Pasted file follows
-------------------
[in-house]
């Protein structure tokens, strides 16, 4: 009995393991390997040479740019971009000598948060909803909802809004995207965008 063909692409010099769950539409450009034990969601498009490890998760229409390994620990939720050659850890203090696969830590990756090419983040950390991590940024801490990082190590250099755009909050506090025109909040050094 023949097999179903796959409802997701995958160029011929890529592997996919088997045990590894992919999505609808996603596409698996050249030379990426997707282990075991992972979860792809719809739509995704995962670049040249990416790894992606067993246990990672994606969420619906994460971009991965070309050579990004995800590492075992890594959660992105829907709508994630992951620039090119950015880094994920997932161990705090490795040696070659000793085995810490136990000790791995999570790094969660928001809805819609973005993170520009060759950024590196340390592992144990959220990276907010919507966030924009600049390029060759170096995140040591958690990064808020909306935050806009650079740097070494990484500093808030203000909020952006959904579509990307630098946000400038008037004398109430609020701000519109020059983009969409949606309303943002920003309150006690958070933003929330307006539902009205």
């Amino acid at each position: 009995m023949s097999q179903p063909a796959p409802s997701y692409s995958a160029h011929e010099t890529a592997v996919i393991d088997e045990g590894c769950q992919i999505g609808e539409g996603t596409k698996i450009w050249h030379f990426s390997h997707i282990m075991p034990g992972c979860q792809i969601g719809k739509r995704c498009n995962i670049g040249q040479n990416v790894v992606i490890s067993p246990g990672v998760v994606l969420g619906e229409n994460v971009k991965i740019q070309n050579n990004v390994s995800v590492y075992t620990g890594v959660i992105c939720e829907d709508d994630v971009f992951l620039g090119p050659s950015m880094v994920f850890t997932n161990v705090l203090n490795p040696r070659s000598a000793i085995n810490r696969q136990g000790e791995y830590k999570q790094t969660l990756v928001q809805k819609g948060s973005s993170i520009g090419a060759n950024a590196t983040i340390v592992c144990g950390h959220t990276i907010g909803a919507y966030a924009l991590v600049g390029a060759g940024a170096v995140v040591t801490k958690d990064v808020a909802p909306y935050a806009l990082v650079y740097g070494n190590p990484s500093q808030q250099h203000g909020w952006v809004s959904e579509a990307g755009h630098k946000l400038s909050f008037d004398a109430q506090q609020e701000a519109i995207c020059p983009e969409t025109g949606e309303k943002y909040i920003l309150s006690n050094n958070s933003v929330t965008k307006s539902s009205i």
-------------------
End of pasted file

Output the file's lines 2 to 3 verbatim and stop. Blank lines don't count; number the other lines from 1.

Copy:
């Protein structure tokens, strides 16, 4: 009995393991390997040479740019971009000598948060909803909802809004995207965008 063909692409010099769950539409450009034990969601498009490890998760229409390994620990939720050659850890203090696969830590990756090419983040950390991590940024801490990082190590250099755009909050506090025109909040050094 023949097999179903796959409802997701995958160029011929890529592997996919088997045990590894992919999505609808996603596409698996050249030379990426997707282990075991992972979860792809719809739509995704995962670049040249990416790894992606067993246990990672994606969420619906994460971009991965070309050579990004995800590492075992890594959660992105829907709508994630992951620039090119950015880094994920997932161990705090490795040696070659000793085995810490136990000790791995999570790094969660928001809805819609973005993170520009060759950024590196340390592992144990959220990276907010919507966030924009600049390029060759170096995140040591958690990064808020909306935050806009650079740097070494990484500093808030203000909020952006959904579509990307630098946000400038008037004398109430609020701000519109020059983009969409949606309303943002920003309150006690958070933003929330307006539902009205």
């Amino acid at each position: 009995m023949s097999q179903p063909a796959p409802s997701y692409s995958a160029h011929e010099t890529a592997v996919i393991d088997e045990g590894c769950q992919i999505g609808e539409g996603t596409k698996i450009w050249h030379f990426s390997h997707i282990m075991p034990g992972c979860q792809i969601g719809k739509r995704c498009n995962i670049g040249q040479n990416v790894v992606i490890s067993p246990g990672v998760v994606l969420g619906e229409n994460v971009k991965i740019q070309n050579n990004v390994s995800v590492y075992t620990g890594v959660i992105c939720e829907d709508d994630v971009f992951l620039g090119p050659s950015m880094v994920f850890t997932n161990v705090l203090n490795p040696r070659s000598a000793i085995n810490r696969q136990g000790e791995y830590k999570q790094t969660l990756v928001q809805k819609g948060s973005s993170i520009g090419a060759n950024a590196t983040i340390v592992c144990g950390h959220t990276i907010g909803a919507y966030a924009l991590v600049g390029a060759g940024a170096v995140v040591t801490k958690d990064v808020a909802p909306y935050a806009l990082v650079y740097g070494n190590p990484s500093q808030q250099h203000g909020w952006v809004s959904e579509a990307g755009h630098k946000l400038s909050f008037d004398a109430q506090q609020e701000a519109i995207c020059p983009e969409t025109g949606e309303k943002y909040i920003l309150s006690n050094n958070s933003v929330t965008k307006s539902s009205i």